11 S. XI. JUNE 5, 1915.;
NOTES AND QUERIES.
It cannot be inappropriate to introduce under this heading a reference to the resting- place of John Foxe the martyrologist. He is buried in the Church of St. Giles, Cripple - gate, London, probably on the south side of the chancel. The plain tablet to his memory now, however, occupies a prominent position on the west wall of the north aisle. It is thus inscribed :
JohanniFoxOjEcclesise Anglican | Martyrologo fidelissimo, antiqvi- | tatis historic^ indicator! sagaciss- | imo, Evangelicae veritatis propvgna- | tori acerrimo, thavmatvrgo admirabili, J qvi Martyres Marianos tanqvam | Phoenices ex cineri- bvs rediyivos | Praestitit, patri svo onini pietatis | officio imprimis eolendo | Samvel Foxvs, illivs primogenitvs hoc | monvmentvm posvit non sine | lachrymis.
Obiit die xvm mens : April. An | Salvtis 1587, iam septvagenarivs. |
Vita vitae mortalis est spes | vita) immortalis.
Rev d John Foxe, M.A.,
sometime Vicar of this parish,
original Avthor of the History
of the Christian Martyrs, buried in the Chancel of this Church.
Beneath the tablet a brass plate has been placed containing a translation of the Latin inscription :
John * Foxe
The most faithful Martyrologist of the Church of England, | the most sagacious investigator of Historical Antiquity, the most | valiant defender of the Evangelical Truth, a wondrous worker of Miracles, | who presented the Marian Martyrs, like Phoenixes, alive from their ashes. I Chiefly to fulfil every duty of filial affection, | Samuel Foxe, his eldest son, erected this momi- ment, not without tears. | He died the 18 th April, A.D. 1587, a septuagenarian. | The life of mortal life is the hope of immortal life.
JOHN T. PAGE.
(To be continued.)
"CURMUDGEON." The story of Johnson's " unknown correspondent " and Dr. Ash's disastrous appropriation of the cceur mschant theory is pretty well known. The guess may, however, be right after all. The word is not found till the sixteenth century, but in ' The Ramsey Cartulary ' ( vol. iii. p. 262) I find Boselin Curmegen as the name of a tenant in the fourteenth century. His fi?sfc name, a diminutive of the Old German BJSD, " bad," suggests that he was a, dis- agreeable person ; and Curmegen is, for a mediaeval register, quite a good shot at Cuer-mescheant (co&ur mzchant). Names in CoBur- are common both in Old French and Middle English. ERNEST WEEKLEY.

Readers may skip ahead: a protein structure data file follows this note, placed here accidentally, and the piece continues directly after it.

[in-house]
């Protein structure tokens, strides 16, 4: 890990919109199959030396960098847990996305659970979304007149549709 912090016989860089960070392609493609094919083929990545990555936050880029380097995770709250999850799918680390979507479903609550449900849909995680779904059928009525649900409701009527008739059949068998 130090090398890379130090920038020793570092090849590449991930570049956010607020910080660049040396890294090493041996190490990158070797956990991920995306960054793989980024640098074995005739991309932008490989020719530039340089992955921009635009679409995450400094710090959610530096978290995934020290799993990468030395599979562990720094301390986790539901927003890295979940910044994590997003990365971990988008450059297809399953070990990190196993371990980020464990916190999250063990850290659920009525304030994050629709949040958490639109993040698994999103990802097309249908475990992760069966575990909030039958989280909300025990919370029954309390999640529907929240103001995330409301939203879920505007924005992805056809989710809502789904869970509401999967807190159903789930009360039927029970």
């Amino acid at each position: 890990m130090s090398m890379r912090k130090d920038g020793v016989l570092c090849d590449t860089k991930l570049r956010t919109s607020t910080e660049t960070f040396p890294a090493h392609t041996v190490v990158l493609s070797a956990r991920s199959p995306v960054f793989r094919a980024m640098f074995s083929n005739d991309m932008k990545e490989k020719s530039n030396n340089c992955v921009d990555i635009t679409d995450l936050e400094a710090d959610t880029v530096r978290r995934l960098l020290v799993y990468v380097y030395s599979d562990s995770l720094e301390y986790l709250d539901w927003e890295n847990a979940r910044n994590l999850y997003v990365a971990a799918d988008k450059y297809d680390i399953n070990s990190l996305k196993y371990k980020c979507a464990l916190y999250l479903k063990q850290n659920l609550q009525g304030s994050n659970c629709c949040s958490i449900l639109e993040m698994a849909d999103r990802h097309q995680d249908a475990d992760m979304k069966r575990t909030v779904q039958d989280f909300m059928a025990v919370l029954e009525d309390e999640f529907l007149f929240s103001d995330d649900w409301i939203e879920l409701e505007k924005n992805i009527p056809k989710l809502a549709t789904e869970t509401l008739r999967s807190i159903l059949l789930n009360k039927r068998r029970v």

University College, Nottingham.
" CHILDREN TO BED AND THE GOOSE TO* THE FIRE." As to this proverb W. Carew Hazlitt, in his ' English Proverbs,' second edition, 1882, p. 108, quotes from Ray's- ' Collection of Proverbs,' 1737 :
<% I cannot conceive what might be the occasion,, nor what is the meaning of this saying. I take it to be senseless and nugatory."
In his 1907 edition, p. 116, Hazlitt quotes aix observation supplied to him by Mr. Raymond H. Vose:
" I take it to mean that when the children are in bed, and the work done, the adults of the household are junketing."
The proverb is curiously applied by Sir Winston Churchill in his ' Divi Britannici/ 1675, p. 278, to Richard III.'s determination to have the Princes murdered :
" And now being King, who would not but have him so : It was high time (as the Vulgar Proverb- hath it) to put the Children to bed, and lay the Goose to the fire : For after having seen them thus undrest and strip'd naked, there remains no more but to draw the Curtains, and leave them to their rest, like Lambs in the Lions Den, who could not sleep at all, till he was ascertain' d they had slept their last. For which black pur- pose he call'd a bloody Villain out of his Bed to> smother them in theirs."
" COCK " : " COCKBOAT." In an account of 1420, enrolled on the ' Foreign Account Roll ' of 3 Henry VI., are the following,, which seem a useful addition to the ' O.E.D'* :
" De j. paruo batello vocato Cok. ij : Scoupe* j. Rolle teldes j. par de Garnettes vj. tribulis (mem. F/ 2 dorso).
" Vna cum batello et Cokbote " (ibid.).
"In....j. parua batella vocata Coke. x.. Bemis pro eodem Coke " (mem. K/ 2 dorso).
LEATHER AND ALGEBRA : WILLIAM GIF" FORD. In his autobiography Gifford records- a very pathetic incident of his apprentice- days. His sole intellectual possession was- a book on algebra, which he furtively studied during sundry shoe-making opera- tions.
" i had not a farthing on earth, nor a friend to- give me one ; pen, ink, and paper were completely out of my reach. There was one resource ; but the utmost caution and secrecy were necessary. I beat out pieces of leather as smooth as possible and wrought my problems on them with a blunted awl ; for the rest, my memory was .tenacious, and I could multiply and divide by it to a great extent. I wonder whether any hard-pressed student could do as much with modern "bends." M. L. R. BEESLAR.
Percy House, South Hackney.
- Also for Garnet, sb 4 .